Houston residents on Tuesday picked up the pace of their recovery from Hurricane Harvey, returning to schools and offices to help get the nation's fourth largest city and its vital shipping and oil industries back on track.
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With floodwaters having receded and the Labor Day weekend behind them, many large Texas employers, universities and transit services reopened or began full schedules on Tuesday. But not all of the Houston-area's 6.6 million residents were in position to go back to work and instead were dealing with waterlogged houses and sodden possessions.
Daniel Semetko, 60, headed back to his job at a Houston energy company on Tuesday with mixed feelings.
"I’ve got to get work done but I don’t think it’ll be a productive day,” he said. “I have to be sensitive to people who lost their homes and are there because they need to take care of their jobs."
Semetko, who took in a family whose home flooded with some 8 inches (20 cm) of water, said the devastation was made fresh by the piles of debris lining streets on his commute to his office.
Harvey first hit Corpus Christi in southern Texas on Aug. 25 and traveled up the coast, with the Houston area especially hit hard. The storm killed more than 60 people, dumped more than 50 inches (127 cm) of rain, damaged 203,000 homes and caused damaged estimated as high as $180 billion.
Oil refineries, pipelines and shipping channels in the nation's energy center have begun a gradual return to operations. Late on Monday, Royal Dutch Shell
Some places are still out of commission. ConocoPhillips closed its Houston headquarters through Sept. 11. BP's
Exxon said its Spring, Texas, campus was unaffected by the heavy rains but employees who need to work remotely are encouraged to do so, spokeswoman Suann Guthrie said.
Houston's school district, the nation's seventh largest, remains closed this week to repair flooded schools. The district has said about 75 of its 275 schools suffered major or extensive flood damage but other school districts in the area were open for class.
IRMA AT CATEGORY 5
As Houston picked up the pieces from the devastation of Harvey, a new hurricane threat appeared, this time headed for the Caribbean islands, the U.S. East Coast and Florida.
Hurricane Irma was upgraded to a powerful Category 5 storm and islands in its path braced for it. The storm was about 270 miles (440 km) east southeast of Antigua on Tuesday morning. Hurricane warnings were issued for Puerto Rico, Antigua, Montserrat, St. Eustatius, the British Virgin Island and the U.S. Virgin Islands.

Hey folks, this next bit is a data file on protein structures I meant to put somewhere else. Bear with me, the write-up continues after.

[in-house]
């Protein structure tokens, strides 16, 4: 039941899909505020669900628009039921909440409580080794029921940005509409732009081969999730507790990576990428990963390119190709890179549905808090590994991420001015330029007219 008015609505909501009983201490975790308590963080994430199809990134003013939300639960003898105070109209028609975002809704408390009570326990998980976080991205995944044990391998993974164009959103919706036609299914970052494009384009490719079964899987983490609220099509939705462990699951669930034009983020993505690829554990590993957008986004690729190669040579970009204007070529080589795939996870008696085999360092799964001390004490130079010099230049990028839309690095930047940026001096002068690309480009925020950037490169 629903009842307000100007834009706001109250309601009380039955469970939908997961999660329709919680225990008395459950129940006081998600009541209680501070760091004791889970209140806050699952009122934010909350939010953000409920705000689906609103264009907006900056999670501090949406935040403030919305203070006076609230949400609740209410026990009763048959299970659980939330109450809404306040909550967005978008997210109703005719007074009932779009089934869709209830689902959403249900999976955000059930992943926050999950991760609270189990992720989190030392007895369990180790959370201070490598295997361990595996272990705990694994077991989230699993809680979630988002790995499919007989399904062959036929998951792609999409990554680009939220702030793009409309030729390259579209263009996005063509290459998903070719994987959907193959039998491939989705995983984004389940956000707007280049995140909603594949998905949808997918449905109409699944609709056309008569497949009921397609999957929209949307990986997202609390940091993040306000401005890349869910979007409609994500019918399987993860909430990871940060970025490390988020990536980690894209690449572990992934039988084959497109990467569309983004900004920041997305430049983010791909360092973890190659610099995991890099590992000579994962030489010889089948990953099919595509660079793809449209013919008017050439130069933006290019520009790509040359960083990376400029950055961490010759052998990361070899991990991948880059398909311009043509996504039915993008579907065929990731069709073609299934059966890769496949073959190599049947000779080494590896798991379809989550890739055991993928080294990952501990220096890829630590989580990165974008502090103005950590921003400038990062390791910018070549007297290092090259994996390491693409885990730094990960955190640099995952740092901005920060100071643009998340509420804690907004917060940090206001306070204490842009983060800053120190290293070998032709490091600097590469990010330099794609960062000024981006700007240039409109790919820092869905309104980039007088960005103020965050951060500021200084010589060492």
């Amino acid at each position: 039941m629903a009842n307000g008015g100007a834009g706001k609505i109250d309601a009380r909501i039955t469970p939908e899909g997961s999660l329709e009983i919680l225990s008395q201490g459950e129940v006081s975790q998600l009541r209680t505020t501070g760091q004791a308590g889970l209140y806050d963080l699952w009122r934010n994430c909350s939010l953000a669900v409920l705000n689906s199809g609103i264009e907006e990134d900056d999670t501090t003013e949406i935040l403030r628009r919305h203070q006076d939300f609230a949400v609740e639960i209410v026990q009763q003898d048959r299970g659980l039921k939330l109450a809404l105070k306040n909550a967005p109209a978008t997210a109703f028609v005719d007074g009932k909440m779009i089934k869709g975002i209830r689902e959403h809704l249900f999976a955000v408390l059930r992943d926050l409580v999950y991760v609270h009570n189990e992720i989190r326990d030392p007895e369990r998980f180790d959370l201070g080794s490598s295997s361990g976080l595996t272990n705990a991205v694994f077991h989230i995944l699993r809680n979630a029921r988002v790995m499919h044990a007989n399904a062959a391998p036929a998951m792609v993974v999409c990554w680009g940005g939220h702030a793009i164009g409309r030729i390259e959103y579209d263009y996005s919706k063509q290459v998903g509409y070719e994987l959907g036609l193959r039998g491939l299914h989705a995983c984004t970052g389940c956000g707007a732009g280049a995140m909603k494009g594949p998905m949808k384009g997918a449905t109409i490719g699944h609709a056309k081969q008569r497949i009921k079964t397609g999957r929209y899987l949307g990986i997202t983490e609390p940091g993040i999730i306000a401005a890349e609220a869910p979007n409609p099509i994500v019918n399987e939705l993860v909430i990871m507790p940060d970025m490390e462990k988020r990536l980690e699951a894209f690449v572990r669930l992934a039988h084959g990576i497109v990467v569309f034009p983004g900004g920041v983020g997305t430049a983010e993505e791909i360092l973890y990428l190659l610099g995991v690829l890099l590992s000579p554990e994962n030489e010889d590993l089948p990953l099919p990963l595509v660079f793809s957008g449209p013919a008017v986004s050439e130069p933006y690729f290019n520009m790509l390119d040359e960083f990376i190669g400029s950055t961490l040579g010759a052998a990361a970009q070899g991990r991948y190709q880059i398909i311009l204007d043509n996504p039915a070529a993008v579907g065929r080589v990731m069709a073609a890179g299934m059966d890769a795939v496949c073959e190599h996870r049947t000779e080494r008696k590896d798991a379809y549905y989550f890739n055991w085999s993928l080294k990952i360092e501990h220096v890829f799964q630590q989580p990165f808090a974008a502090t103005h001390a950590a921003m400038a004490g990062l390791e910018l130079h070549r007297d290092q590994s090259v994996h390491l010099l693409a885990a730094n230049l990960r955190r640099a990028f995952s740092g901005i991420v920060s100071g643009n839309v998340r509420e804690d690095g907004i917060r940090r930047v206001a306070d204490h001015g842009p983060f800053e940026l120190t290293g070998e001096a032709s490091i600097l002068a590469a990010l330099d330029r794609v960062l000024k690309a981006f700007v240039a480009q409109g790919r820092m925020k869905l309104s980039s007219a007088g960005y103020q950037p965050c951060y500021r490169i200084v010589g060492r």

Port operations across the Houston area's oil and gas hub were resuming, although many still had restrictions on vessel draft, according to U.S. Coast Guard updates. Authorities were sending a vessel into Port Arthur on Tuesday to test currents that have prevented its reopening to ship traffic.
U.S. gasoline prices fell on Tuesday as traders priced in a continued restart of flooded Gulf Coast refineries. Benchmark U.S. gasoline futures
The lifting of an evacuation order in Crosby, about 25 miles (40 km) northeast of Houston, may help residents like Paul Mincey, 31, a tugboat engineer who has been kept out of the ranch home he shares with his girlfriend, return to normal.
"It could be full of snakes for all we know. We have no idea what's in there," Mincey said on Monday from aboard a tugboat in the Houston Ship Channel, which he said was polluted by floating railroad ties, trees and trash strewn by the storm.
The question of how to pay for hurricane recovery became more urgent in Washington after Texas Governor Greg Abbott on Sunday increased his damage estimate to between $150 billion and $180 billion.
Republicans and Democrats returning to Washington on Tuesday after a month-long break will need to put differences aside in order to approve an aid package. U.S. Treasury Secretary Steven Mnuchin challenged Congress to raise the government's debt limit in order to free up relief spending.
The U.S. House of Representatives will vote Wednesday on $7.85 billion in emergency relief funds for the Federal Emergency Management Agency (FEMA) and the Small Business Administration and plans another vote later this month on a separate $6.7 billion sought by President Donald Trump.
(Reporting by Gary McWilliams and Catherine Ngai; additional reporting by Ron Bousso.; Editing by Bill Trott)
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